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Are old digital cameras still good?

For most people, one trip down the proverbial camera aisle featuring today’s latest and greatest camera technology will have you clicking over to “eBay” in search of a deal in about 2 seconds flat. You’re to be forgiven for having that reaction, while most if not all modern 35mm cameras are worth it if you like cameras, technology, and of course, photography itself (the art of taking pictures), not everyone starts off with the cash to buy an R5 or R3.

As such many newbies to photography will end up on eBay or at their local thrift store searching for used cameras at substantial price discounts.

I have purchased a lot of cameras used off of eBay, from thrift stores, and even at estate sales and yard sales. Every once in a while its still possible to stumble across a deal. Although the deals aren’t always life affirmingly great, it’s still fun to find a cool old camera for a giveaway price. The question is, are those old cameras still worth it?

I personally do not buy a lot of old digital cameras, mainly because I have a lot of new digital cameras, lol. What I tend to buy at these kinds of places are old film cameras and lenses. That is simply my preference considering its not possible to buy film gear new anymore.

But it has occurred to me many times to buy a used digital camera, I just don’t think I’ll be doing it anytime soon and here’s why.

For the most part if you buy used through the typical channels there are not any good warranties on the used gear. If you’re lucky a reputable dealer with give you 30-90 days to use the camera and if something comes up wrong in that period you can usually return it. However, an old camera could have all manner of things wrong with it. DLSR’s in particular can be problematic as they have lots of moving parts in them that can wear out with use.

I sometimes shoot for a company that has their own cameras and many of those cameras have been used and abused like you wouldn’t believe. While that isn’t the typical state of a used camera the point remains, if the last owner/owners used the camera heavily there may not be much life left in it without some major repair work.

There’s also the fact that using old cameras will keep you from learning what new cameras are capable of. Unlike the days of film where cameras pretty much remained unchanged for a good 80 years or so until autofocus was invented, digital cameras are changing all the time. New features like IBIS, high speed shooting, and subject tracking AF have expanded the options available to photographers. Sticking with an ancient 5D classic might make you the cool kid at the photography club, but you won’t be learning about the new features and tech that cameras are using now.

Does all this mean that you should always pass on the used digital camera you stumbled across at a the local Goodwill? No, not necessarily, but the point is, don’t buy an old camera as a stand in for a newer camera thinking you’ve gotten the same thing for less money. There are two lines of logic here, the first is that you can buy a used camera of a higher quality than a comparable new camera. The second is that you can buy a lower model new camera for less money that does the things that were special when the older camera was top dog. Both lines of thought have their strong points. An older high end camera will be a nicely built machine and it will work really well too. In fact, it will probably be reliable and confidence inspiring when used within its design parameters. A newer entry level model won’t have the same build quality, but it will still be built well enough, and the capabilities may be surprisingly similar. The main difference is the build quality and the lack of a warranty on the used camera. And as mentioned earlier in this post, many professional level cameras get used to fire off shots in a way you really don’t understand if you’re not a professional. A camera can look really clean and still be in need of repair with a used up shutter and mirror assembly. It may sound crazy, but some pro’s will shoot 5,000, 10,000, even 20,000 shots in a single day. When a camera says it can shoot 16fps you better believe that pro-sports photographers and the like are shooting that every time they go out. At those rates cameras like the 1Dx will last a year or two at most.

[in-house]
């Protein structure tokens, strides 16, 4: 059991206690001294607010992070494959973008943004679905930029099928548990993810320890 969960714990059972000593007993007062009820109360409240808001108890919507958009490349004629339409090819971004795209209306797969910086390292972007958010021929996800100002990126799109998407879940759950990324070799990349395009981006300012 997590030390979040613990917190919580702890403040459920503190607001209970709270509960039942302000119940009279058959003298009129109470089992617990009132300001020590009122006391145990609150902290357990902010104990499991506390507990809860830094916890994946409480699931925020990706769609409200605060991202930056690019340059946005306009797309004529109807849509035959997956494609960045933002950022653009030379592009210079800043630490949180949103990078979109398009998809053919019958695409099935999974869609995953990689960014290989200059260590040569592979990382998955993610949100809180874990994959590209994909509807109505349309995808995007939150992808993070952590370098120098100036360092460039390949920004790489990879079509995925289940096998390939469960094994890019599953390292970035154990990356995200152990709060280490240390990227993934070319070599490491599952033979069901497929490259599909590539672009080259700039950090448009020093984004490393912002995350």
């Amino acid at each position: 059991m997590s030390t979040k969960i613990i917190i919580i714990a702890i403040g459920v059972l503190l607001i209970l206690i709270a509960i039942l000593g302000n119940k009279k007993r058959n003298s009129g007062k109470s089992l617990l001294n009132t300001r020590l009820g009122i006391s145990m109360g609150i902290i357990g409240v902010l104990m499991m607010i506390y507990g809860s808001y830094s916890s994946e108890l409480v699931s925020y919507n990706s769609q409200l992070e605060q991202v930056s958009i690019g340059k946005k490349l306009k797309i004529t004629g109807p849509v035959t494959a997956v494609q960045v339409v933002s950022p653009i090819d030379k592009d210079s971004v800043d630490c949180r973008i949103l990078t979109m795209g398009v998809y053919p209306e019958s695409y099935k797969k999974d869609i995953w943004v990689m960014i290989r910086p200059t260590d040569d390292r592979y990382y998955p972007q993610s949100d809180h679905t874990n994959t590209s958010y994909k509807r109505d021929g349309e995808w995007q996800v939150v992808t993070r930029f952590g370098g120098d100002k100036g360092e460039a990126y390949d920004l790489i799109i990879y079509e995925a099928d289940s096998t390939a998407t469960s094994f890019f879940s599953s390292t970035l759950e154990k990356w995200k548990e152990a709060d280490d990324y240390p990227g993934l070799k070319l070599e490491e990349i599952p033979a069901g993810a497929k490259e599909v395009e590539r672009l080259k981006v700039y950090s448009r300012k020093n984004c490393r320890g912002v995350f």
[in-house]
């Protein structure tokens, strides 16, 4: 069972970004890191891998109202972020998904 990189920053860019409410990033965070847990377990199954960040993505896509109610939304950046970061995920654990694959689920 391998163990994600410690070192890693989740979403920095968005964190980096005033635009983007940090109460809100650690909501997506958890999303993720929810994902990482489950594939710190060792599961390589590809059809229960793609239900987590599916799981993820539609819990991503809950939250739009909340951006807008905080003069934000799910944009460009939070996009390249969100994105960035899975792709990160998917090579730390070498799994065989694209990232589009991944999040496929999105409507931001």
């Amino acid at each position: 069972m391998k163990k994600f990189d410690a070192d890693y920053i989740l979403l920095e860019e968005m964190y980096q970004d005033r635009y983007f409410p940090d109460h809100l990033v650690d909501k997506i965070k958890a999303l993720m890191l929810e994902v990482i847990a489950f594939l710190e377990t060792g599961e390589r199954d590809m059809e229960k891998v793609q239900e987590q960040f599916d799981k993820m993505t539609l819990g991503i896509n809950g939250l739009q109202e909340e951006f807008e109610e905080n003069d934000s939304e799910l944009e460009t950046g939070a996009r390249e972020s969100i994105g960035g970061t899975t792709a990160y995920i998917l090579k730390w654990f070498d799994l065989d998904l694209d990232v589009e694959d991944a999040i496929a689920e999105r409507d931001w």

That said, if you are able to handle the camera before buying and it is handling well, everything works, and the shutter sounds right, the camera is probably good to go for a lot of pictures.

Hopefully that helps you make a decision about buying used digital cameras.


  1. The amount of cameras that go to the second hand market that are mere upgrades to last year’s models is immense, not to mention cameras that have very little use. Yes, pros shoot wildly and I dare say use up the life of a camera, but these will largely have a shutter count that one can use as an advisory. Equally, how many cameras that hit the SH market have had a pro owner? The second hand market is awash with used cameras that are in great condition and looking for a new owner. The latest and greatest new releases are all good and well, but most folk don’t need these specs to take great shots, and the savings they make on a camera can go towards decent glass. I also can’t help feeling that the tighter money becomes, the second hand market is going to seem like a far more viable solution for those in the market for a new camera.


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